The albums no queer collection should be without…
No’1: Bronski Beat: The Age of Consent (1984)
In 1984, as Margaret Thatcher’s second term of what seemed like an impregnable reign began, there wasn’t much in the way of hope to hold on to for queers in the UK, while Ireland was still in the dark ages. Then Jimmy Sommerville came screaming on to the pop scene with his shaved head, jeans, braces and Fred Perry shirts.
Not only could this lad sing the slates of a roof, and not only did the mixture of techno and hi-nrg music from Steve Bronski and Larry Steinbachek urge you to take to the floor, but these were a new kind of warrior musicians who understood alienation and injustice. There it was in the echoed chorus of their second top ten hit, from The Age of Consent, Why. “You and I together fighting for our love” And we were. It was the eighties and everywhere queers were battling for survival, recognition and rights.
George Michael was still trying to pass himself off as straight boy extraordinaire with Wham, ‘Relax‘ by Frankie Goes to Hollywood had been banned and Donna Summer, who owed her career to her legion of gay fans, had (allegedly) publicly trashed them, spewing some Christian homophobic crap about AIDS. But Bronski Beat were pop knights in unapologetically gay armour and they went after Donna too with the determinedly camp Marc Almond swishing at their side on a cover of ‘I Feel Love’, the song that won Donna her queer fans in the first place.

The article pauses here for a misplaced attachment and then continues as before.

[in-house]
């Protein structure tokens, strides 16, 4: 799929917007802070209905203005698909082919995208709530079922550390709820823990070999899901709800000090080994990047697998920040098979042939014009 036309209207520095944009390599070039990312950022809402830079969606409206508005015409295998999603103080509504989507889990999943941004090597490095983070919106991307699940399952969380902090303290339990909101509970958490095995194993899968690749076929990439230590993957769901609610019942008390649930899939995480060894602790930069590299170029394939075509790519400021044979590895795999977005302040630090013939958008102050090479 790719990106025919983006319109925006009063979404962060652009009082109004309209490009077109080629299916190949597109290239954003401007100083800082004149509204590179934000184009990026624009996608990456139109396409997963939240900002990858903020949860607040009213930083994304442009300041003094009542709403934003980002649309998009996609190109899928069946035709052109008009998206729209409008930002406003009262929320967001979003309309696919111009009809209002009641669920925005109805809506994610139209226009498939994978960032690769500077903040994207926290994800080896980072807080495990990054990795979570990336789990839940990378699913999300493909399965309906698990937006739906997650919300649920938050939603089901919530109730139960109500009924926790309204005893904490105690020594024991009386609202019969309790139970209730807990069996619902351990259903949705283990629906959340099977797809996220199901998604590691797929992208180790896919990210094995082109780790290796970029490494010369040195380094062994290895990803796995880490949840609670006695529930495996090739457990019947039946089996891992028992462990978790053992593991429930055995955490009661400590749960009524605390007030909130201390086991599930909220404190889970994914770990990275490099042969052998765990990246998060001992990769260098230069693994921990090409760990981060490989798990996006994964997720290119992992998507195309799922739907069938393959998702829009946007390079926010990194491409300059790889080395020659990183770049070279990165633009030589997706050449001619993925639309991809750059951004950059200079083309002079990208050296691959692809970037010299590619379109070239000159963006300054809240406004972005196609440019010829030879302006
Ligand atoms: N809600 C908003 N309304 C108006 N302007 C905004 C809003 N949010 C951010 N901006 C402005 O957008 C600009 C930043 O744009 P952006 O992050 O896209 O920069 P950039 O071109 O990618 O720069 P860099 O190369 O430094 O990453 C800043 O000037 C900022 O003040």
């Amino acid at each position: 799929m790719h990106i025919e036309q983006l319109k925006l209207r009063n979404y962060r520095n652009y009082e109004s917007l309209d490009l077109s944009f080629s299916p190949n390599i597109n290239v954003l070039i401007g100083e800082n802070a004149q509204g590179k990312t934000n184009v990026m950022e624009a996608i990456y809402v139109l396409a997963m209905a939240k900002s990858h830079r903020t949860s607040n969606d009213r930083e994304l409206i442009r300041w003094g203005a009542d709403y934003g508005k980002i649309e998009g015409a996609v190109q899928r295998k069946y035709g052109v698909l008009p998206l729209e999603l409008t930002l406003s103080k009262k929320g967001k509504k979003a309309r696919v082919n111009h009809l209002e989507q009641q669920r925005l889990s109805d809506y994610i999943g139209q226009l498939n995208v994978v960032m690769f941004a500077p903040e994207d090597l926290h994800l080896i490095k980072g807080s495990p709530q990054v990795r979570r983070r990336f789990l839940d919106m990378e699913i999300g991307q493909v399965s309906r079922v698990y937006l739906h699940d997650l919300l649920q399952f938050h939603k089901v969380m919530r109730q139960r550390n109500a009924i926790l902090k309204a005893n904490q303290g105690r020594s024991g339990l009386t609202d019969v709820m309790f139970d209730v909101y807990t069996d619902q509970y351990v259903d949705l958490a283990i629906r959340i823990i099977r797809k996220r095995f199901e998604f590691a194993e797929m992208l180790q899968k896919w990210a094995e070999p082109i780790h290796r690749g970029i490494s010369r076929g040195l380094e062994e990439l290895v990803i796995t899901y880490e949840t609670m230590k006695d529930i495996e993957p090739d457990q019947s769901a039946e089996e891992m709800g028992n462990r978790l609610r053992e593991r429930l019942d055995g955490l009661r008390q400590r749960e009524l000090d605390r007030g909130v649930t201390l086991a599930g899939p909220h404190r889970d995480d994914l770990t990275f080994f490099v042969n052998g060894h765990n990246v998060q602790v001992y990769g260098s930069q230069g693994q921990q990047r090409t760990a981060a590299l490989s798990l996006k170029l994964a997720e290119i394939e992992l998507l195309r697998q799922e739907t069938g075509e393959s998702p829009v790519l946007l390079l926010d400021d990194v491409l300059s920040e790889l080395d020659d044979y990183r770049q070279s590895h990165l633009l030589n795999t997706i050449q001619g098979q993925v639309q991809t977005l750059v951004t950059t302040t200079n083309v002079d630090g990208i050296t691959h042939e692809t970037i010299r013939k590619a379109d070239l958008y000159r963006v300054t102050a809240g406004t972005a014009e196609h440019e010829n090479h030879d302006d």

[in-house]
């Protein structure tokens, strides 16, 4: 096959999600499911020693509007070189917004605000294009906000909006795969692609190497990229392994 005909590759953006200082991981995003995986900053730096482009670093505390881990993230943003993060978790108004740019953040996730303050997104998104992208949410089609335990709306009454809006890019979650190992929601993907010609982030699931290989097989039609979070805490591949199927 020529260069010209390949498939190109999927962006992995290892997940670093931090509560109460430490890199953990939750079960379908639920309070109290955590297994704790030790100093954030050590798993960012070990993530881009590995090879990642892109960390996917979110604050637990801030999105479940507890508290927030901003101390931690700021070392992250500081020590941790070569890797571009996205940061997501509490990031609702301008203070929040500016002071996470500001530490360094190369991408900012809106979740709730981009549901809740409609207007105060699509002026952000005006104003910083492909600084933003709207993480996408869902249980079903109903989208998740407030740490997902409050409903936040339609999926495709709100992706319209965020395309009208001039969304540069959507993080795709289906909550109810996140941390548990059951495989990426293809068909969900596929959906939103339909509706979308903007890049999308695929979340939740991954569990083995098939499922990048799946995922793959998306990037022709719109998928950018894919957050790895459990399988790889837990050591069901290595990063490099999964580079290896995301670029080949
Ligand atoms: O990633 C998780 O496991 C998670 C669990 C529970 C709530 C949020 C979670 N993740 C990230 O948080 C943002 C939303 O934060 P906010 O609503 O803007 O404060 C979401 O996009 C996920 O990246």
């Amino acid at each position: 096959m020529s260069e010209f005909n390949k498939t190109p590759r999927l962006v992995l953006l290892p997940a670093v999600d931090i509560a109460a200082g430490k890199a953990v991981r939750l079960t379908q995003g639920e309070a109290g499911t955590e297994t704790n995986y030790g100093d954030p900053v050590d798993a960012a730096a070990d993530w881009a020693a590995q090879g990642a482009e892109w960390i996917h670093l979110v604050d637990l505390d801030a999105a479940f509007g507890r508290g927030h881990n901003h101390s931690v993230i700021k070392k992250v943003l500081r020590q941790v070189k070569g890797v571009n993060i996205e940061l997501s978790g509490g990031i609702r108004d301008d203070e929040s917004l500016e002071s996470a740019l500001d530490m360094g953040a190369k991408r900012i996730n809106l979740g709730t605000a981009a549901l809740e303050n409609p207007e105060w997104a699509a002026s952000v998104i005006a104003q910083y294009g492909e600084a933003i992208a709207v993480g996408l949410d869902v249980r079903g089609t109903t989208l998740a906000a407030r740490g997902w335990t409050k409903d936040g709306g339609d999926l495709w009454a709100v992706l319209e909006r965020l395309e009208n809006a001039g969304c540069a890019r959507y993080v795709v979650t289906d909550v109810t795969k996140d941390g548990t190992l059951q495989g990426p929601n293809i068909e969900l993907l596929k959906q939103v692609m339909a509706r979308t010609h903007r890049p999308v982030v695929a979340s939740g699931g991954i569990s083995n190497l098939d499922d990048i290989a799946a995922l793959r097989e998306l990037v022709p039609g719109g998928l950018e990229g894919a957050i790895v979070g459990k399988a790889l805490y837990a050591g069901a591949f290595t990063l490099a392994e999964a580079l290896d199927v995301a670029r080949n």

The album demonstrated the band’s politics and Somerville’s vocal range with both original songs like ‘No More War’ and ‘Screaming’ and the classic Gerswhin cover, ‘Aint Necessarily So’. But it was their biggest hit,’ Smalltown Boy’ that reached out and spoke to countless young gay men and lesbians all over the world.
Somerville’s plaintive voice and lost urchin look gave voice and image to the real exodus of lonely young queers forced to leave home unable to find the acceptance they desperately needed. Within a year of the album’s release, in the wake of political disagreements, Somerville had left the band to form The Communards with the sometime-Bronski keyboard player, Richard Cox. Bronski Beat struggled on with frontman, John Foster and had a top three hit with Hit That Perfect Beat, before disbanding in 1989.
Neither band were ever to produce another album with the musical or emotional punch of The Age of Consent.
Listen to The Age of Consent on Spotify here.
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